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  • Videotape restoration

    I have DC7. Is there any way with this or another Diamond Cut product to clean up the buzz on the audio track
    of some old DVDs, which were professionally recorded? The sound track now has an annoying buzz.
    Last edited by Craig Maier; 03-15-2019, 02:25 PM.

  • #2
    Hi,

    I have never done this but have heard of people doing that. Somehow, they extract the audio portion of the program into Diamond Cut (.avi or something like that) and then clean the audio and then somehow glue the clean audio track back onto the video. I hope someone here who has done it will respond with specifics.

    Craig
    "Who put orange juice in my orange juice?" - - - William Claude Dukenfield

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    • #3
      I assume you are talking about VHS or similar system (analog).
      The first step is to run spectrum analyzer and see additional signals which come from video part of the recording. Because of some technical reasons such signals are added to the audio track.
      I don't know what TV system has been used in your case but in PAL system (I am from Europe) it is 15625 Hz and few other high frequencies and few low (50 Hz plus its harmonics) which are generated by electronic part of the video recorder.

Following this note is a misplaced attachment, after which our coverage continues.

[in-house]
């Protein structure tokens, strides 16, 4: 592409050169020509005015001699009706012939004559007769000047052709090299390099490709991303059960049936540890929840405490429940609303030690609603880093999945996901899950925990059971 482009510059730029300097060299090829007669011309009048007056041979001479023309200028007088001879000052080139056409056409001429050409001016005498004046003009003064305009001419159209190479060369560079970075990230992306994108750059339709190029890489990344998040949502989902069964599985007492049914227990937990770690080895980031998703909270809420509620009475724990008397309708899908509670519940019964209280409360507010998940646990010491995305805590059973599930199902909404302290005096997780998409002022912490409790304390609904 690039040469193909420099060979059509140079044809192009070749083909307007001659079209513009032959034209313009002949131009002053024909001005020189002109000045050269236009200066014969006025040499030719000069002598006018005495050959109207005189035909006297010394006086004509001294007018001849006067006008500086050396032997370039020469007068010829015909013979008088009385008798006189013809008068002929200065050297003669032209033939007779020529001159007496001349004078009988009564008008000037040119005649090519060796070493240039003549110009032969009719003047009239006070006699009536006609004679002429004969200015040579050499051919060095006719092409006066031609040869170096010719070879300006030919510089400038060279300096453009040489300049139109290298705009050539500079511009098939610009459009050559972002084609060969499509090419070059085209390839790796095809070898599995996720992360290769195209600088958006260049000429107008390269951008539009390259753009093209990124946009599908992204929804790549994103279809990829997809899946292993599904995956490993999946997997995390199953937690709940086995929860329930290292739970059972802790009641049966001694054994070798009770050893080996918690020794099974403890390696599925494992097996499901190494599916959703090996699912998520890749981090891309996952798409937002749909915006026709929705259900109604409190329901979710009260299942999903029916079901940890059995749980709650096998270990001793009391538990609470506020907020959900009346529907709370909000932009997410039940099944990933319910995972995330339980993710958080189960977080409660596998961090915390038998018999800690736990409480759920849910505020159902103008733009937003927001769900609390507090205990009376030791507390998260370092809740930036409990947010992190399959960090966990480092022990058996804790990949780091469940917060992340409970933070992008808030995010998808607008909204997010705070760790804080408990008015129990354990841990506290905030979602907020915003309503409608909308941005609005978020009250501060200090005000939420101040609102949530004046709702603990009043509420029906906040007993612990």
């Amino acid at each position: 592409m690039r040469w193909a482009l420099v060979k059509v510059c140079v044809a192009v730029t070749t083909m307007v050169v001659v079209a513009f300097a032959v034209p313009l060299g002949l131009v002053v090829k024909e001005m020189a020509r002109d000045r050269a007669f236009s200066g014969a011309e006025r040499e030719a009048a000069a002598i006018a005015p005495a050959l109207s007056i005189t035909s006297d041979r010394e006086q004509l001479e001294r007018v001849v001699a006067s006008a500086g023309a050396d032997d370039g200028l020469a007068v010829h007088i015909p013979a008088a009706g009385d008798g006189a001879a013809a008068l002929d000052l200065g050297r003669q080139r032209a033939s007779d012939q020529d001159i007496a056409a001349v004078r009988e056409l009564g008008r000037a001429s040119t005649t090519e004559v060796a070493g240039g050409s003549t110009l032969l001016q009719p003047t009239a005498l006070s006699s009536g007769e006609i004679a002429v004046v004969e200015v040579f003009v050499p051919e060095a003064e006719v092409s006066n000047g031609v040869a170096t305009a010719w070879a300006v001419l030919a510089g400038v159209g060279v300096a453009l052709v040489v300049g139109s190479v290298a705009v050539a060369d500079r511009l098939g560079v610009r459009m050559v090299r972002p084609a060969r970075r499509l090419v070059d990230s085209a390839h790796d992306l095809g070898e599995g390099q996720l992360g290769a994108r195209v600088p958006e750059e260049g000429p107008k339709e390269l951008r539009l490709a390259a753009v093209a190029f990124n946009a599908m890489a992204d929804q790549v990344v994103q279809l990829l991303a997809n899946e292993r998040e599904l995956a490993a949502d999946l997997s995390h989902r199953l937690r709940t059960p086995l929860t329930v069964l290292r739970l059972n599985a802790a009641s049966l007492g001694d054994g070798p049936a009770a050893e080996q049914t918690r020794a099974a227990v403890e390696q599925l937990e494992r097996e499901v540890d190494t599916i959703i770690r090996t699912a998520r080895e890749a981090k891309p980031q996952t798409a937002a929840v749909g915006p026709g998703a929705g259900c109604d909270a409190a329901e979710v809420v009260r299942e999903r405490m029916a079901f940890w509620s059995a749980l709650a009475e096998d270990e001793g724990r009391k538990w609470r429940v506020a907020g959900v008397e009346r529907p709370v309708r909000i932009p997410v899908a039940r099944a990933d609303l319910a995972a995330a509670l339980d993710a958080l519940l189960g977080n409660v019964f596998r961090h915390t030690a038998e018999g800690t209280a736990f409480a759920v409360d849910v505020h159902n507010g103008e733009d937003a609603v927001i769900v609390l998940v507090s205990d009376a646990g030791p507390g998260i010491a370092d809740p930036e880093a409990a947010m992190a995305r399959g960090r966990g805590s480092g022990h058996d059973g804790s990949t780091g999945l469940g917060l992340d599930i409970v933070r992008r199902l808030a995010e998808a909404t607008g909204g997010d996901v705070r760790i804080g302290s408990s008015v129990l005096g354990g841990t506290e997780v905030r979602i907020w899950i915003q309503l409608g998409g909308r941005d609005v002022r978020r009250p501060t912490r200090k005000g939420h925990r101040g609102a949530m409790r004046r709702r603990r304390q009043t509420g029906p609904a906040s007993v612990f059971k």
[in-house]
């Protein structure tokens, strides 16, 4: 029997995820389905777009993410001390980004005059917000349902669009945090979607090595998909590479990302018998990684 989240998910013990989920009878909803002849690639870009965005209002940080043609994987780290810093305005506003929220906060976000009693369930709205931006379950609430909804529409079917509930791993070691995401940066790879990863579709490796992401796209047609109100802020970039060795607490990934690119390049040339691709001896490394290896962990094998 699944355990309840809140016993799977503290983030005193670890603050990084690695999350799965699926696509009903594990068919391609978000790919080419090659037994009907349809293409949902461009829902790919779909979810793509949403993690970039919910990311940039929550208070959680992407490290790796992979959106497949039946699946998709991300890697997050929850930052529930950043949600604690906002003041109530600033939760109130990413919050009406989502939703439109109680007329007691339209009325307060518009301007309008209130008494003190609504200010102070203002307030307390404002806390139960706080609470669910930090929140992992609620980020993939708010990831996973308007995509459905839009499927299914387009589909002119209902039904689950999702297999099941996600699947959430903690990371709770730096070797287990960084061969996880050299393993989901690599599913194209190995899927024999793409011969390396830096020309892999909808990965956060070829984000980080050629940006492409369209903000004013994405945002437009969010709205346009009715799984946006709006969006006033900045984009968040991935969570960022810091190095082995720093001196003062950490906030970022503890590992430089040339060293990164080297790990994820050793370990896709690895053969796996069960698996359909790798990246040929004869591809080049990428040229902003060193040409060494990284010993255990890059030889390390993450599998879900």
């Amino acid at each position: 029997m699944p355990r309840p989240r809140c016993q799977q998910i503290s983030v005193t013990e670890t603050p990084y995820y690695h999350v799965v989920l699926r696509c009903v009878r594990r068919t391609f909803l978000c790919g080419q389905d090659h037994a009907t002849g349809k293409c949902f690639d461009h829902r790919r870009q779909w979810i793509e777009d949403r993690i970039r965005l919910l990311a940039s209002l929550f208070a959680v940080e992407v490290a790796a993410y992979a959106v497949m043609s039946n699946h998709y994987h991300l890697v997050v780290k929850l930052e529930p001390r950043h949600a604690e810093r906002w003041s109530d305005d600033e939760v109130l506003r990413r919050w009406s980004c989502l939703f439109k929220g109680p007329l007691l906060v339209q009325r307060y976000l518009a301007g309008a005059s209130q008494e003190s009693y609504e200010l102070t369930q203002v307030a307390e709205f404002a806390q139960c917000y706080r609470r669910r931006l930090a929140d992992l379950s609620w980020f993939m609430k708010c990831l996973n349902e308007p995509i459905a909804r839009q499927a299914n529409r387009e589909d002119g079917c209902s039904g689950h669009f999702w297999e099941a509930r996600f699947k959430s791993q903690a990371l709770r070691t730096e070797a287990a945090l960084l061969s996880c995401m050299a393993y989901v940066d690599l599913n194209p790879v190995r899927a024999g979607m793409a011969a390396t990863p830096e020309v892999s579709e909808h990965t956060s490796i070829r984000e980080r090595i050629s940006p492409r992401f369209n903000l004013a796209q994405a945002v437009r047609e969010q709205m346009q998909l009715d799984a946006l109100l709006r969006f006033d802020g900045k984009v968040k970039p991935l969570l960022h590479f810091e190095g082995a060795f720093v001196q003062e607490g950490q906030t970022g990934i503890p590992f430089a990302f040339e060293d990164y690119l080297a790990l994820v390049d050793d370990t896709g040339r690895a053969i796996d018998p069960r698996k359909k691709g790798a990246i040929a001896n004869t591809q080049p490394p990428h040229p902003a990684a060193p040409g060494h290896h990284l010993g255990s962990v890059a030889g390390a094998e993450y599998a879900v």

So at the beginning you have to use a notch filter to cut them from the signal.
      The rest depands on the audio signal (speech or music, level and kind of noises, etc.) and your expectations.

      BTW-the word "buzz" has got few meannings. English is not my native language so I can't discuss about it but some annoying noises, often called as a buzz, come from mentioned above video signal so it makes sense to focus an attention on such analyze first.
      Last edited by ric29; 02-29-2012, 07:56 PM.

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      • #4
        Hi,

        Often, "Buzz" is differentiated from "Hum" based on the harmonic content of the noise signal. In other words, "Buzz" is harmonically rich "Hum" (not a good thing). A notch filter (or a few of them) are often used to reduce "Hum" but "Buzz" is often attenuated with the Harmonic Reject Filter. Hum and/or Buzz can also be attenuated using the Diamond Cut Forensics version Spectral Filter.

        Craig
        Last edited by Craig Maier; 02-29-2012, 08:48 PM.
        "Who put orange juice in my orange juice?" - - - William Claude Dukenfield